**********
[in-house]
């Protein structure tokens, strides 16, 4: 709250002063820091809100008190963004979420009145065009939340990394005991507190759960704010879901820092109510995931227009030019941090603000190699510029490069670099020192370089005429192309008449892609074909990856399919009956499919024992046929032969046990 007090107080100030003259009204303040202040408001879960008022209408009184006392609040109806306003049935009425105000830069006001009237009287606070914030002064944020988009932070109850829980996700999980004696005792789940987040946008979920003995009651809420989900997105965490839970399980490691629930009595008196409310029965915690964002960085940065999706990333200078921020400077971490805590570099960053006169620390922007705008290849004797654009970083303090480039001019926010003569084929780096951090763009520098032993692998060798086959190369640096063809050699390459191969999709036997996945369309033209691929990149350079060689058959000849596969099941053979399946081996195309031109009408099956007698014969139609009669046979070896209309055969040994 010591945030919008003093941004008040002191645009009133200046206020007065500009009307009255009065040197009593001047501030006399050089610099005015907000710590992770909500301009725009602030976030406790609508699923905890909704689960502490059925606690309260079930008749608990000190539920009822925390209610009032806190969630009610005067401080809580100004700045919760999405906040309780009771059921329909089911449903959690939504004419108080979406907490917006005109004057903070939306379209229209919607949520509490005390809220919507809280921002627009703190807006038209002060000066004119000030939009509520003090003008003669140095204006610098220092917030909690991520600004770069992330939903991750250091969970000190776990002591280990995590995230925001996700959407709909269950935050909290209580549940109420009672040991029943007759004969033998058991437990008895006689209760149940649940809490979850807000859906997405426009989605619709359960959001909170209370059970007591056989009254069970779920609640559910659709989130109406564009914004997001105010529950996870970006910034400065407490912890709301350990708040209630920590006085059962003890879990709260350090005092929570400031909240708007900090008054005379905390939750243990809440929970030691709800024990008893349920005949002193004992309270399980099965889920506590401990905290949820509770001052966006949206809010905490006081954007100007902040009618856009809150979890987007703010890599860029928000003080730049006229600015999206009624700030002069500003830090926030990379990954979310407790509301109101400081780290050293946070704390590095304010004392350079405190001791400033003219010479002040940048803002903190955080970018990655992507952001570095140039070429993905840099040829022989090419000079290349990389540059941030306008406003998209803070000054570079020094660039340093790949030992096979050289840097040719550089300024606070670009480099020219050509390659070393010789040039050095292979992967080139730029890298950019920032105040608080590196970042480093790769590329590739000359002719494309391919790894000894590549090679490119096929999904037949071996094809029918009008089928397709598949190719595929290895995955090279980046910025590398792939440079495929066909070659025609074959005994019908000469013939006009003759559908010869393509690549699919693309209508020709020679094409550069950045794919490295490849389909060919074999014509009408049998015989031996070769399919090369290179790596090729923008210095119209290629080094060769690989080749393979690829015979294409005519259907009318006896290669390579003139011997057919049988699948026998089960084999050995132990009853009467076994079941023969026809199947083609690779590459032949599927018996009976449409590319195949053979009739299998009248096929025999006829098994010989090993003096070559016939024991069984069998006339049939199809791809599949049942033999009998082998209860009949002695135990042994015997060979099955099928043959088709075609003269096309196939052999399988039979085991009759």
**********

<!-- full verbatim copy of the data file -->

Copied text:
[in-house]
């Protein structure tokens, strides 16, 4: 709250002063820091809100008190963004979420009145065009939340990394005991507190759960704010879901820092109510995931227009030019941090603000190699510029490069670099020192370089005429192309008449892609074909990856399919009956499919024992046929032969046990 007090107080100030003259009204303040202040408001879960008022209408009184006392609040109806306003049935009425105000830069006001009237009287606070914030002064944020988009932070109850829980996700999980004696005792789940987040946008979920003995009651809420989900997105965490839970399980490691629930009595008196409310029965915690964002960085940065999706990333200078921020400077971490805590570099960053006169620390922007705008290849004797654009970083303090480039001019926010003569084929780096951090763009520098032993692998060798086959190369640096063809050699390459191969999709036997996945369309033209691929990149350079060689058959000849596969099941053979399946081996195309031109009408099956007698014969139609009669046979070896209309055969040994 010591945030919008003093941004008040002191645009009133200046206020007065500009009307009255009065040197009593001047501030006399050089610099005015907000710590992770909500301009725009602030976030406790609508699923905890909704689960502490059925606690309260079930008749608990000190539920009822925390209610009032806190969630009610005067401080809580100004700045919760999405906040309780009771059921329909089911449903959690939504004419108080979406907490917006005109004057903070939306379209229209919607949520509490005390809220919507809280921002627009703190807006038209002060000066004119000030939009509520003090003008003669140095204006610098220092917030909690991520600004770069992330939903991750250091969970000190776990002591280990995590995230925001996700959407709909269950935050909290209580549940109420009672040991029943007759004969033998058991437990008895006689209760149940649940809490979850807000859906997405426009989605619709359960959001909170209370059970007591056989009254069970779920609640559910659709989130109406564009914004997001105010529950996870970006910034400065407490912890709301350990708040209630920590006085059962003890879990709260350090005092929570400031909240708007900090008054005379905390939750243990809440929970030691709800024990008893349920005949002193004992309270399980099965889920506590401990905290949820509770001052966006949206809010905490006081954007100007902040009618856009809150979890987007703010890599860029928000003080730049006229600015999206009624700030002069500003830090926030990379990954979310407790509301109101400081780290050293946070704390590095304010004392350079405190001791400033003219010479002040940048803002903190955080970018990655992507952001570095140039070429993905840099040829022989090419000079290349990389540059941030306008406003998209803070000054570079020094660039340093790949030992096979050289840097040719550089300024606070670009480099020219050509390659070393010789040039050095292979992967080139730029890298950019920032105040608080590196970042480093790769590329590739000359002719494309391919790894000894590549090679490119096929999904037949071996094809029918009008089928397709598949190719595929290895995955090279980046910025590398792939440079495929066909070659025609074959005994019908000469013939006009003759559908010869393509690549699919693309209508020709020679094409550069950045794919490295490849389909060919074999014509009408049998015989031996070769399919090369290179790596090729923008210095119209290629080094060769690989080749393979690829015979294409005519259907009318006896290669390579003139011997057919049988699948026998089960084999050995132990009853009467076994079941023969026809199947083609690779590459032949599927018996009976449409590319195949053979009739299998009248096929025999006829098994010989090993003096070559016939024991069984069998006339049939199809791809599949049942033999009998082998209860009949002695135990042994015997060979099955099928043959088709075609003269096309196939052999399988039979085991009759």